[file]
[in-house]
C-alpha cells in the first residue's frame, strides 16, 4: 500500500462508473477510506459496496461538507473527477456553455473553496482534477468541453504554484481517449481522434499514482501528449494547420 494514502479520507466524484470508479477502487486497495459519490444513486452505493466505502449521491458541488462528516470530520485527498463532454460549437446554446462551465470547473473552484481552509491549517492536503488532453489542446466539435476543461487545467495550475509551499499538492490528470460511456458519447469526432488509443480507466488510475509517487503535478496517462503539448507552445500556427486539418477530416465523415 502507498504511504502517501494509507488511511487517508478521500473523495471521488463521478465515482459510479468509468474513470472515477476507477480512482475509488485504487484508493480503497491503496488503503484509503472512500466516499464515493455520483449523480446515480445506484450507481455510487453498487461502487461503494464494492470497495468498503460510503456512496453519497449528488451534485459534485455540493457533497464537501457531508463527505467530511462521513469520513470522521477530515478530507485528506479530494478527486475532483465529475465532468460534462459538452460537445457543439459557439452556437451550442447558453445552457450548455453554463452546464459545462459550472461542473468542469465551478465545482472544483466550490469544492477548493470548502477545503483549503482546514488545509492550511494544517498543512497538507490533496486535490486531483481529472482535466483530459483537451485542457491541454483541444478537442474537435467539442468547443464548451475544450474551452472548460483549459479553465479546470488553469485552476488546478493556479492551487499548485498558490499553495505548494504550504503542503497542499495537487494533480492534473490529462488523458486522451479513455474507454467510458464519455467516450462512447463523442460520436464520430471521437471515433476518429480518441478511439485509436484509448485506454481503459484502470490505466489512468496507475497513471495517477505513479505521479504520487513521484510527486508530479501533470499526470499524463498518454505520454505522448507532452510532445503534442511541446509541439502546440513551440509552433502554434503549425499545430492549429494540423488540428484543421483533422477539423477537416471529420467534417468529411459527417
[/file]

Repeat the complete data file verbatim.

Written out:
[in-house]
C-alpha cells in the first residue's frame, strides 16, 4: 500500500462508473477510506459496496461538507473527477456553455473553496482534477468541453504554484481517449481522434499514482501528449494547420 494514502479520507466524484470508479477502487486497495459519490444513486452505493466505502449521491458541488462528516470530520485527498463532454460549437446554446462551465470547473473552484481552509491549517492536503488532453489542446466539435476543461487545467495550475509551499499538492490528470460511456458519447469526432488509443480507466488510475509517487503535478496517462503539448507552445500556427486539418477530416465523415 502507498504511504502517501494509507488511511487517508478521500473523495471521488463521478465515482459510479468509468474513470472515477476507477480512482475509488485504487484508493480503497491503496488503503484509503472512500466516499464515493455520483449523480446515480445506484450507481455510487453498487461502487461503494464494492470497495468498503460510503456512496453519497449528488451534485459534485455540493457533497464537501457531508463527505467530511462521513469520513470522521477530515478530507485528506479530494478527486475532483465529475465532468460534462459538452460537445457543439459557439452556437451550442447558453445552457450548455453554463452546464459545462459550472461542473468542469465551478465545482472544483466550490469544492477548493470548502477545503483549503482546514488545509492550511494544517498543512497538507490533496486535490486531483481529472482535466483530459483537451485542457491541454483541444478537442474537435467539442468547443464548451475544450474551452472548460483549459479553465479546470488553469485552476488546478493556479492551487499548485498558490499553495505548494504550504503542503497542499495537487494533480492534473490529462488523458486522451479513455474507454467510458464519455467516450462512447463523442460520436464520430471521437471515433476518429480518441478511439485509436484509448485506454481503459484502470490505466489512468496507475497513471495517477505513479505521479504520487513521484510527486508530479501533470499526470499524463498518454505520454505522448507532452510532445503534442511541446509541439502546440513551440509552433502554434503549425499545430492549429494540423488540428484543421483533422477539423477537416471529420467534417468529411459527417